Olivier’s time is up

RYAN VREDE writes that Wynand Olivier has not delivered in a Test jersey ­and today was no exception.

This Test was a defining one for Olivier. Thirty caps into his international career, Olivier would have been acutely aware of the pressure he was under to produce a performance that proved his aptitude for Test rugby. He, however, offered nothing to support his case for continued selection.

Earlier this year I argued for Olivier’s selection ahead of Jean de Villiers based on the belief that he had matured into a complete player who was capable of carrying his Super Rugby form onto the Test stage. Sadly, it appears I was wrong. His prowess seemingly depends too heavily on the comfort of Loftus and the familiarity of those around him in blue shirts.

The inside centre was certainly not the only mediocre performer, those were plentiful, and many of them were in forwards. Their failure to assert themselves on attack, combined with another superb defensive display by the All Blacks and a kick-chase approach that undermined Olivier’s cause, were mitigating factors that have to be taken into account when assessing his performance.

Judging Olivier on his showing in Wellington alone would be unfair. But his contributions there there were fairly reflective of his entire Test career, and therefore warrants attention.

Defensively he was flawless, missing none of his 12 tackles. It’s on attack that his shortcomings are patent. He made seven passes (three in the last two minutes), and only one of which put a player (Zane Kirchner) into space. This is one of Olivier’s strengths for the Bulls, and he remains the only inside centre in South Africa who is equally effective when distributing to his left as he is to his right. Yet that quality hasn’t been evident when he has been in a green and gold jersey.

The coaching staff either don’t realise his value as a play maker, which would be disturbing given that he has exhibited that skill consistently for the Bulls in the last two years, or believe he is better suited to being utilised as a strike weapon after the opposition’s defensive line has been depleted. The latter is, of course, self defeating because the Springboks were seldom able to play through enough phases to achieve that objective.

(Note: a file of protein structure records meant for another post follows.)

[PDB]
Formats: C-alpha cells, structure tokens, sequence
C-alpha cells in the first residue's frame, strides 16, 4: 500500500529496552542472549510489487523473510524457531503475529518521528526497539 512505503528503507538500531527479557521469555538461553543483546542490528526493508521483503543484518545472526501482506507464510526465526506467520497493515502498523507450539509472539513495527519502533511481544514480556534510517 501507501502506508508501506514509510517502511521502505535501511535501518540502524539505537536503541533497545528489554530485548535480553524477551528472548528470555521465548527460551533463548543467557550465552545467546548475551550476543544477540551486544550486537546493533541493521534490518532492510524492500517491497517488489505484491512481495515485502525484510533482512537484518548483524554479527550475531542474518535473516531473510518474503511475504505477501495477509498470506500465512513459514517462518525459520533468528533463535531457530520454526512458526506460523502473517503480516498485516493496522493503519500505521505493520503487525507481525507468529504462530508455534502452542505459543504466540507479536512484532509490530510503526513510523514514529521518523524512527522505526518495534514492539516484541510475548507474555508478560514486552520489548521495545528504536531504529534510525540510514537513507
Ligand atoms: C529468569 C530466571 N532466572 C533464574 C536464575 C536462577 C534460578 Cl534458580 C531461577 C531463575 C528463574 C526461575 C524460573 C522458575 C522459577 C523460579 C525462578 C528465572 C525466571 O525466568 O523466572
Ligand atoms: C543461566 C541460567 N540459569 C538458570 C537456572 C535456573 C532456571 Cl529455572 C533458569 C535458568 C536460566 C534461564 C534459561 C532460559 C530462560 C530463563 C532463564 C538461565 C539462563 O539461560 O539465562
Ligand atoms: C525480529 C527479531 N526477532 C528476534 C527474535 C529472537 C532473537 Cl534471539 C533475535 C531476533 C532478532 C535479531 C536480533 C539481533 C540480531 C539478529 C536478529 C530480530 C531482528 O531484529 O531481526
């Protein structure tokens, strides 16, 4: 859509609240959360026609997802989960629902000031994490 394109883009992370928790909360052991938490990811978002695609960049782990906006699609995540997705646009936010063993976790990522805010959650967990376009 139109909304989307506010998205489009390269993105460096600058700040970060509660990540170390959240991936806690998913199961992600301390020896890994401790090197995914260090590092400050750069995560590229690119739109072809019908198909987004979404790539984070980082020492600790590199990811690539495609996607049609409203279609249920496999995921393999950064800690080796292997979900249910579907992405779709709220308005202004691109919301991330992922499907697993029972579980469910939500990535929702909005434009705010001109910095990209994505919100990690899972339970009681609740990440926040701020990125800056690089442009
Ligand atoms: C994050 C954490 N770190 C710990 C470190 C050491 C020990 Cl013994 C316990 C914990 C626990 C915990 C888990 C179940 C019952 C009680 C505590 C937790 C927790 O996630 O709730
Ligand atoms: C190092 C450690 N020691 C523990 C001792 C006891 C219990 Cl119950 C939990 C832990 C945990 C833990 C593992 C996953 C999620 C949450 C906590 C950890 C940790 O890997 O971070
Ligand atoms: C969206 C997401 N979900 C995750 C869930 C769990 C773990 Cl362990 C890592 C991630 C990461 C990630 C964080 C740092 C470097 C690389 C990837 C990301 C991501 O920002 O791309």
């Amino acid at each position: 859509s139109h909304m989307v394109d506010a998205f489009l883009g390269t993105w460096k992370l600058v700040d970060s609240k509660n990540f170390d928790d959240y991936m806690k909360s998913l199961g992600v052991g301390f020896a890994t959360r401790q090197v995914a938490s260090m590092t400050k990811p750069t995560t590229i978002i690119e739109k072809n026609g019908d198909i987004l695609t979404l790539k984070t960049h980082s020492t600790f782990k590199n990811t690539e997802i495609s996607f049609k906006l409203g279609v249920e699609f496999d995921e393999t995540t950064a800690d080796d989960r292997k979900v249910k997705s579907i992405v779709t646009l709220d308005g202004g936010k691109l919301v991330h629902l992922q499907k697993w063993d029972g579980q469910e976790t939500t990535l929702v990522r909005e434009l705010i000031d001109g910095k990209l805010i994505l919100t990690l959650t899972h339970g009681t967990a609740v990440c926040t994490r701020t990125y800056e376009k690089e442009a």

They by-passed him out thrice with a pass, and on numerous occasions Olivier was conspicuous in his absence because he was committed to cleaning a ruck (he cleaned 13 times this week and last). Logic suggests you want your inside centre handling the ball as often as possible, particularly one with Olivier’s distribution ability.

He carried the ball five times and crossed the advantage line thrice, and while that is a decent return considering the dearth of possession, it’s line breaks that separates the good 12s from the great ones.

Previously his supporters argued that he was never given an extended run in the position. That cannot be offered as an excuse any longer.

His inability to make the step up is particularly disappointing given his Super 14 form in the last two years which has been outstanding. But he has seemingly joined the list of players who haven’t been able to replicate their Super Rugby form at Test level, and the Springboks’ selectors must now seriously reassess his ongoing value to the side.

This is particularly pertinent just 18 months away from the World Cup and the selectors have to be decisive in their next step. Jean de Villiers limped off injured at half time. However, if he recovers for the Test against Australia in Brisbane he must be reinstated to his preferred position.

In recent years De Villiers has had to contend with inferior players occupying the position, but has always rebounded to underline his class. Never was that more evident than in the 2009 Tri-Nations, where his partnership with Jaque Fourie was central to the Springboks’ success.

De Villiers has proven himself a potent attacking force against the southern hemisphere’s finest, but his value extends to his defensive co-ordination. His time is now.

Olivier has had ample opportunity to prove his capacity for the step up and the selectors know what he offers. If coach Peter de Villiers is intent on building a squad capable of defending the World Cup, doesn’t it make sense to create more opportunities for the talented Juan de Jongh?

As previously stated, if Jean de Villiers is fit he must start next week, but De Jongh will benefit from short stints against the best players in world rugby. That way his aptitude will be tested and the selectors will have a clearer picture of where they stand ahead of the tournament in New Zealand.

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